Erich Ollenhauer (March 27 1901 – December 14 1963) was the leader of the Social Democratic Party of Germany (SPD) 1952-1963.
Early political career and exile
Ollenhauer was born in Magdeburg
and joined the SPD in 1920. When the Nazis
took power in 1933 he fled Germany
. After the outbreak of WW2
Ollenhauer travelled across Europe in order to avoid Nazi persecution, first finding himself in Denmark
, then France
, and eventually London
, where he remained until the end of the war. In London he kept close ties to the Labour Party
, which financially supported the expatriate SPD (so-called SoPaDe
), of which Ollenhauer was a member.
In February 1946 Ollenhauer returned to Germany. In May the same year he was voted deputy leader of the SPD, behind Kurt Schumacher. Ollenhauer entered the Bundestag after the
1949 German federal elections.
Leadership of the SPD
After Schumacher's unexpected death in 1952, the SPD elected Ollenhauer as its leader. He ran as the SPD's candidate for Chancellor of Germany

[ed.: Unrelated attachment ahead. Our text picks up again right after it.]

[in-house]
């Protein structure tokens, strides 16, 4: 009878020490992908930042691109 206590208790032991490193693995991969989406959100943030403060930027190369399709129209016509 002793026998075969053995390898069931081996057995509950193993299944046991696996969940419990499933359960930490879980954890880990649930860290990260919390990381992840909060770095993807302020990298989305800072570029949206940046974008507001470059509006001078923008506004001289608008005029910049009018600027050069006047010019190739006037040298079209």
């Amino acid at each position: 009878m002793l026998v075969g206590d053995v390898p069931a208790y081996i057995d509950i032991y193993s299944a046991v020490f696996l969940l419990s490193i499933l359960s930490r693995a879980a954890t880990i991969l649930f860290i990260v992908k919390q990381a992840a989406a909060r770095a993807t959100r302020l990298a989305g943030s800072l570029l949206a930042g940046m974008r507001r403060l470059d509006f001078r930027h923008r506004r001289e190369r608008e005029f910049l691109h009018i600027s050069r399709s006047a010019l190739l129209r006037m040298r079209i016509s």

in the 1953-
and 1957 German elections
, both of which were lost to Konrad Adenauer
In 1957 Ollenhauer called for a trans-European security alliance (in place of NATO and the Warsaw Pact), in which a reunified Germany would serve as an equal partner. While the plan was denounced as radical at the time, it helped pave the way for Brandt's Ostpolitik as well as indirectly influencing some developments within the European Union (such as a European common security policy), not to mention German unification. Ollenhauer's proposal is also known as the Ollenhauer Plan.
In 1961 Ollenhauer neglected to run for Chancellor a third time, instead supporting the candidacy of Berlin mayor Willy Brandt.
Ollenhauer died in Bonn on December 14 1963.